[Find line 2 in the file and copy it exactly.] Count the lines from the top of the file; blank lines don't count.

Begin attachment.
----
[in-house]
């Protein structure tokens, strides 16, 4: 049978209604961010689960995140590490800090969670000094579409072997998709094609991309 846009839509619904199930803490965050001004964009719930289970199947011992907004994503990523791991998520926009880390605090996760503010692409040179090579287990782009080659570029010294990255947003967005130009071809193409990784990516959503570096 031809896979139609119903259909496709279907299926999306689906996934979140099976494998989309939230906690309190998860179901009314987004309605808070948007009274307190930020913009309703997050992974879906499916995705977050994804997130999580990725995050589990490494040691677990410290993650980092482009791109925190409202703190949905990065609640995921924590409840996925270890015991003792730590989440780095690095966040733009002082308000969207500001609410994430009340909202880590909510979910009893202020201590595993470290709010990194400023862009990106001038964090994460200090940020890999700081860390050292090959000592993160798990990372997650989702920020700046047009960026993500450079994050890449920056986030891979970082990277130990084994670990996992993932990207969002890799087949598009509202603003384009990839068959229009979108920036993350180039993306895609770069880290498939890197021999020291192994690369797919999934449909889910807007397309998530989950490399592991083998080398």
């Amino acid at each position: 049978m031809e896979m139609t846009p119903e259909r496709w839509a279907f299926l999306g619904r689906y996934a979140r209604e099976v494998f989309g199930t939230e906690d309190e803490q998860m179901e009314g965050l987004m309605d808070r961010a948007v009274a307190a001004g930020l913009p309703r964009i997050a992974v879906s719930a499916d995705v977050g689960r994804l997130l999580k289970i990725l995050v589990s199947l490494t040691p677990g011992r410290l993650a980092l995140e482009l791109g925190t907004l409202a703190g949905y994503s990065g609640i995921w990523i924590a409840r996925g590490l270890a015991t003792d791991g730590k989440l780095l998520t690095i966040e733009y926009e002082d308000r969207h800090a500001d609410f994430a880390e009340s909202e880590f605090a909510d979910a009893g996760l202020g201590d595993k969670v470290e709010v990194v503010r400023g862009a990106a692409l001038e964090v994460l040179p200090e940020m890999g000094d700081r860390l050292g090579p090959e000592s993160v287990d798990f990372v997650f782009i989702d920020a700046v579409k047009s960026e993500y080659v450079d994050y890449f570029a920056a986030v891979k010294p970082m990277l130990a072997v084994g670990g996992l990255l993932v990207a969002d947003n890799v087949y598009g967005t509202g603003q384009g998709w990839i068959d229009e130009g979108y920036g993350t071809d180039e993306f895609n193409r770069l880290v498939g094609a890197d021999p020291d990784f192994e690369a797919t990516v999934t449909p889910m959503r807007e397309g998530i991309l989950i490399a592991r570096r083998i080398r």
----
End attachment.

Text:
């Protein structure tokens, strides 16, 4: 049978209604961010689960995140590490800090969670000094579409072997998709094609991309 846009839509619904199930803490965050001004964009719930289970199947011992907004994503990523791991998520926009880390605090996760503010692409040179090579287990782009080659570029010294990255947003967005130009071809193409990784990516959503570096 031809896979139609119903259909496709279907299926999306689906996934979140099976494998989309939230906690309190998860179901009314987004309605808070948007009274307190930020913009309703997050992974879906499916995705977050994804997130999580990725995050589990490494040691677990410290993650980092482009791109925190409202703190949905990065609640995921924590409840996925270890015991003792730590989440780095690095966040733009002082308000969207500001609410994430009340909202880590909510979910009893202020201590595993470290709010990194400023862009990106001038964090994460200090940020890999700081860390050292090959000592993160798990990372997650989702920020700046047009960026993500450079994050890449920056986030891979970082990277130990084994670990996992993932990207969002890799087949598009509202603003384009990839068959229009979108920036993350180039993306895609770069880290498939890197021999020291192994690369797919999934449909889910807007397309998530989950490399592991083998080398």